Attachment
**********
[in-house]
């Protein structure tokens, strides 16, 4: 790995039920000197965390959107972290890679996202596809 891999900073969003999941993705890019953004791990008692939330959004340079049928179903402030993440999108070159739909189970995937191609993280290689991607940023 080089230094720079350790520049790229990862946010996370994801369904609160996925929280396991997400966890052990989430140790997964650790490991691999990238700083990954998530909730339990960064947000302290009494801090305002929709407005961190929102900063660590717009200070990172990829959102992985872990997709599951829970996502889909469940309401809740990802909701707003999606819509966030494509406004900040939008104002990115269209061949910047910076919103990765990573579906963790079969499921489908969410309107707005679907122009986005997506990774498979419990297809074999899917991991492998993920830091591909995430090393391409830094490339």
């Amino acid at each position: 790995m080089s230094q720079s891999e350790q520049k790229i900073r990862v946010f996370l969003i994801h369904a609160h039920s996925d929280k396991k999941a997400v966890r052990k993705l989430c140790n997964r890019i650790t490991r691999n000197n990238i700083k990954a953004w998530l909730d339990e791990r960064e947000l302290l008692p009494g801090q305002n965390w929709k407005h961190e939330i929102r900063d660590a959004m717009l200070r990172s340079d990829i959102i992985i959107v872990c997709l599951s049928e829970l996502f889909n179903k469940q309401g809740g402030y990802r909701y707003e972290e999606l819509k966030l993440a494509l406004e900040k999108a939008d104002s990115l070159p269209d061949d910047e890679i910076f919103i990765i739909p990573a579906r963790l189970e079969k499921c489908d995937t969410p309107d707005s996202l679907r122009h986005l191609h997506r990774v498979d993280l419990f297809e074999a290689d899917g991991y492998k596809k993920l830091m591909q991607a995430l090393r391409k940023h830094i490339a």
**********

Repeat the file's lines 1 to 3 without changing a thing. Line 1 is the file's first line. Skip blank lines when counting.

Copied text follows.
[in-house]
């Protein structure tokens, strides 16, 4: 790995039920000197965390959107972290890679996202596809 891999900073969003999941993705890019953004791990008692939330959004340079049928179903402030993440999108070159739909189970995937191609993280290689991607940023 080089230094720079350790520049790229990862946010996370994801369904609160996925929280396991997400966890052990989430140790997964650790490991691999990238700083990954998530909730339990960064947000302290009494801090305002929709407005961190929102900063660590717009200070990172990829959102992985872990997709599951829970996502889909469940309401809740990802909701707003999606819509966030494509406004900040939008104002990115269209061949910047910076919103990765990573579906963790079969499921489908969410309107707005679907122009986005997506990774498979419990297809074999899917991991492998993920830091591909995430090393391409830094490339």
């Amino acid at each position: 790995m080089s230094q720079s891999e350790q520049k790229i900073r990862v946010f996370l969003i994801h369904a609160h039920s996925d929280k396991k999941a997400v966890r052990k993705l989430c140790n997964r890019i650790t490991r691999n000197n990238i700083k990954a953004w998530l909730d339990e791990r960064e947000l302290l008692p009494g801090q305002n965390w929709k407005h961190e939330i929102r900063d660590a959004m717009l200070r990172s340079d990829i959102i992985i959107v872990c997709l599951s049928e829970l996502f889909n179903k469940q309401g809740g402030y990802r909701y707003e972290e999606l819509k966030l993440a494509l406004e900040k999108a939008d104002s990115l070159p269209d061949d910047e890679i910076f919103i990765i739909p990573a579906r963790l189970e079969k499921c489908d995937t969410p309107d707005s996202l679907r122009h986005l191609h997506r990774v498979d993280l419990f297809e074999a290689d899917g991991y492998k596809k993920l830091m591909q991607a995430l090393r391409k940023h830094i490339a």